C-Responsibilities to employees

Ideals

I-3C.1-To promote safe and healthy working conditions and policies that foster mutual respect, cooperation, collaboration, competence, well-being, confidentiality, and self-esteem in staff members.

I-3C.2-To create and maintain a climate of trust and candor that will enable staff to speak and act in the best interests of children, families, and the field of early childhood care and education.

I-3C.3-To strive to secure adequate and equitable compensation (salary and benefits) for those who work with or on behalf of young children.

I-3C.4-To encourage and support continual development of employees in becoming more skilled and knowledgeable practitioners.

Principles

P-3C.1-In decisions concerning children and programs, we shall draw upon the education, training, experience, and expertise of staff members.

P-3C.2-We shall provide staff members with safe and supportive working conditions that honor confidences and permit them to carry out their responsibilities through fair performance evaluation, written grievance procedures, constructive feedback, and opportunities for continuing professional development and advancement.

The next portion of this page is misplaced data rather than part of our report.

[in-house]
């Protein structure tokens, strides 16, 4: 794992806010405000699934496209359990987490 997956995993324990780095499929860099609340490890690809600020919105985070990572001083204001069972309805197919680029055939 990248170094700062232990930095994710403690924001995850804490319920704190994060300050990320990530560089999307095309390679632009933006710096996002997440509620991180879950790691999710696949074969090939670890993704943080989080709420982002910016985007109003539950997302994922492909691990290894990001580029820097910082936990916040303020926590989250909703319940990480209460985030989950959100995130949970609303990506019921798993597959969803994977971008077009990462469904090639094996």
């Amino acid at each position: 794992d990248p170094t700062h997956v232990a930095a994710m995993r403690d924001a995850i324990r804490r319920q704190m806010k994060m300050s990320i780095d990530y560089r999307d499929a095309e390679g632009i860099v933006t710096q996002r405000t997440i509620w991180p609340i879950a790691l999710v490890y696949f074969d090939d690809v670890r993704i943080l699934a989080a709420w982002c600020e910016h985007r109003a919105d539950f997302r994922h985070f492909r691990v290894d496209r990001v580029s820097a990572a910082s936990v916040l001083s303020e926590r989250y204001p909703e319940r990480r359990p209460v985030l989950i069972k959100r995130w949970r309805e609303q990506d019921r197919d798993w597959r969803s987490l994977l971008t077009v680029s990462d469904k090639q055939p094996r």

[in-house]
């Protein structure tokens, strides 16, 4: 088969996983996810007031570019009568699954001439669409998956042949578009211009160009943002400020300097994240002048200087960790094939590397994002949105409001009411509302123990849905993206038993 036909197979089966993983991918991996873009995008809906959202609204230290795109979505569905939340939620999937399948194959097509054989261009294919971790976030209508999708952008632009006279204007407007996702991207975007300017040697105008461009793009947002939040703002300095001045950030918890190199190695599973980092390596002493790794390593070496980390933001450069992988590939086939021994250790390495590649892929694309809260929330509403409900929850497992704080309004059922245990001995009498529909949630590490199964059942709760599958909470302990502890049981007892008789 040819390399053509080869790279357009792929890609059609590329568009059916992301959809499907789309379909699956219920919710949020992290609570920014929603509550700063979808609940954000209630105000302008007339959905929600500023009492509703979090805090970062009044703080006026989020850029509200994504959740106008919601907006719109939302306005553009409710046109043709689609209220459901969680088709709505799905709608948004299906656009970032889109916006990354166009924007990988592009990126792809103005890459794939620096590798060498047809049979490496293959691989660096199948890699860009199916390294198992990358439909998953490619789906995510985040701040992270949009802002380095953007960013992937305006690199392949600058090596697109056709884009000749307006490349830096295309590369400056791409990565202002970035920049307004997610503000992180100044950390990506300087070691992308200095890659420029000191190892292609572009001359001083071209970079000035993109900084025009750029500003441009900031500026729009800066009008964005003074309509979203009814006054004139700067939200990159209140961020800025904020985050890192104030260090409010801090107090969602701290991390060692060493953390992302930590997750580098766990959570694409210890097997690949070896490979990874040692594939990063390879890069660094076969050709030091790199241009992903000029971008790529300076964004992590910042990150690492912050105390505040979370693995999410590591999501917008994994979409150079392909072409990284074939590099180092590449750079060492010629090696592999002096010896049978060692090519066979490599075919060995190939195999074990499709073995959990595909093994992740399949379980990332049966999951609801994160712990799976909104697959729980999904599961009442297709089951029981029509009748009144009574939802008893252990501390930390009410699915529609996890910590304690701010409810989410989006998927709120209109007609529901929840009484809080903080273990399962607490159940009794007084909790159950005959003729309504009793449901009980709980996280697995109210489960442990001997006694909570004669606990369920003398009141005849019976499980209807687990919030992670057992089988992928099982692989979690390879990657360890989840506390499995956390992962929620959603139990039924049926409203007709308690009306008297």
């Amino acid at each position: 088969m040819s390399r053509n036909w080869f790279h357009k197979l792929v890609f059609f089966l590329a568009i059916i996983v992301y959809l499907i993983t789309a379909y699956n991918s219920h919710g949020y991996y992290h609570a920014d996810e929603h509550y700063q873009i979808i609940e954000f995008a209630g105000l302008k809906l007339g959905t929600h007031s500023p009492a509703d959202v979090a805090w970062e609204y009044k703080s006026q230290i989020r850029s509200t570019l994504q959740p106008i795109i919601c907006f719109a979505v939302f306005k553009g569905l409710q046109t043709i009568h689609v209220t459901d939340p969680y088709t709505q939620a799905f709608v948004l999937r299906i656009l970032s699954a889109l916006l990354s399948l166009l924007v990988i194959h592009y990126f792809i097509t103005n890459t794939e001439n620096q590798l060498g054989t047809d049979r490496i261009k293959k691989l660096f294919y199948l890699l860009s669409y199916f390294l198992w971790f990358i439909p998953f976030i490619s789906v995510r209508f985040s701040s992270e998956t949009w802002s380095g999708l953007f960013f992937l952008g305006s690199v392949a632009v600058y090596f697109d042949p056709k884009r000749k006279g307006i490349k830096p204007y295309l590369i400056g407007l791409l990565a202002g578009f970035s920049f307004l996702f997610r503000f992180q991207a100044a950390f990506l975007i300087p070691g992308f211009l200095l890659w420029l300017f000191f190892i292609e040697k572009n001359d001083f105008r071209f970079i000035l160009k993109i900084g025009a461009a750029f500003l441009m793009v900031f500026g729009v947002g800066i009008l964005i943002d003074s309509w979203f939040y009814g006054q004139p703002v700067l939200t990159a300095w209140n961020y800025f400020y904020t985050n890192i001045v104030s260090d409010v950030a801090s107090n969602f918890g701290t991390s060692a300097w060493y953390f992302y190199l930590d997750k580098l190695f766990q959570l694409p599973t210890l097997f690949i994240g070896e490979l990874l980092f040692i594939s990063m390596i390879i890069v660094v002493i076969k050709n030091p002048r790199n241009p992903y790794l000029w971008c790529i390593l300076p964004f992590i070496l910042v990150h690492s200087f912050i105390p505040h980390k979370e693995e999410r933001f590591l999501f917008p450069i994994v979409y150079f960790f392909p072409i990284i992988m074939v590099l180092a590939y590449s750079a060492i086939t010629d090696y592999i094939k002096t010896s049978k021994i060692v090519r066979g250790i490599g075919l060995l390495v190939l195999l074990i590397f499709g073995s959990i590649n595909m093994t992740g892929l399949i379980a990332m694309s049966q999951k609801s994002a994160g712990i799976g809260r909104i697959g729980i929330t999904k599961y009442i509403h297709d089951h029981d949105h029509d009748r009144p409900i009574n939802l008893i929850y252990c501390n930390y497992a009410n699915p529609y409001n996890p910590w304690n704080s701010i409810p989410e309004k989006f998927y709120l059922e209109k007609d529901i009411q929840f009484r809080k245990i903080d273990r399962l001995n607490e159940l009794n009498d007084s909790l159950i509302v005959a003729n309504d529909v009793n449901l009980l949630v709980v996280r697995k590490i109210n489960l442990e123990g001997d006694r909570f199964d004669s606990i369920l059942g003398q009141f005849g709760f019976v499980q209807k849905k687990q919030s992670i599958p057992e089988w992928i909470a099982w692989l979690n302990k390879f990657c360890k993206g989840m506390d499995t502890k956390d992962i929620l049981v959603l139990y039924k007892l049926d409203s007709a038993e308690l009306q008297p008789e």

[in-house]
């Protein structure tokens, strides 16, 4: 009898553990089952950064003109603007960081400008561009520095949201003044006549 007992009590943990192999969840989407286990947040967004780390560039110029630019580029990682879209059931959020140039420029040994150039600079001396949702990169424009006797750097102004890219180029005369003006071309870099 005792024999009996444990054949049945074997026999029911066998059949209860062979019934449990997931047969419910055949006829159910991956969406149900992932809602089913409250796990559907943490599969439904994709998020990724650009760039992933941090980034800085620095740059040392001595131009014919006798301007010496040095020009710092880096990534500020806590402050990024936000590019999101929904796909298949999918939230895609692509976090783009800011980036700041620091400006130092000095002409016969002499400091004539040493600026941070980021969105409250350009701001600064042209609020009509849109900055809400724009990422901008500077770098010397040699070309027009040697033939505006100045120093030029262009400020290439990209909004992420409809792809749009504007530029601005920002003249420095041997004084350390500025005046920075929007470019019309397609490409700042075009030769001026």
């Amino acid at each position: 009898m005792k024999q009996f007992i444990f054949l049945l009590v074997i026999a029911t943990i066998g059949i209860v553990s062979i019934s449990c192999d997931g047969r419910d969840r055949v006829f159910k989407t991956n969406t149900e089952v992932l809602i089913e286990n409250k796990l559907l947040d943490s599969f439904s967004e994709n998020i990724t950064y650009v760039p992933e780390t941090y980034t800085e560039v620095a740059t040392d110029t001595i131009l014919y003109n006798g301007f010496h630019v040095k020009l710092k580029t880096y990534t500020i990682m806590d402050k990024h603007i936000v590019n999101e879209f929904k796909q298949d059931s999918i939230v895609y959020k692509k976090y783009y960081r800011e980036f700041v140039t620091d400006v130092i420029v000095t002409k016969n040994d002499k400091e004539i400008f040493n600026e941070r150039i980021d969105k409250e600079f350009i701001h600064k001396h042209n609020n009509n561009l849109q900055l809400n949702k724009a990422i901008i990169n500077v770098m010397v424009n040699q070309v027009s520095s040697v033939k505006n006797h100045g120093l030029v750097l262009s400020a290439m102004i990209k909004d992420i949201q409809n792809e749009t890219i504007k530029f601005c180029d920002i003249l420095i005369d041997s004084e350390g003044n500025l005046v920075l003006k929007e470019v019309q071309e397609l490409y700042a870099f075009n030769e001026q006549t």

P-3C.3-We shall develop and maintain comprehensive written personnel policies that define program standards. These policies shall be given to new staff members and shall be available and easily accessible for review by all staff members.

P-3C.4-We shall inform employees whose performance does not meet program expectations of areas of concern and, when possible, assist in improving their performance.

P-3C.5-We shall conduct employee dismissals for just cause, in accordance with all applicable laws and regulations. We shall inform employees who are dismissed of the reasons for their termination. When a dismissal is for cause, justification must be based on evidence of inadequate or inappropriate behavior that is accurately documented, current, and available for the employee to review.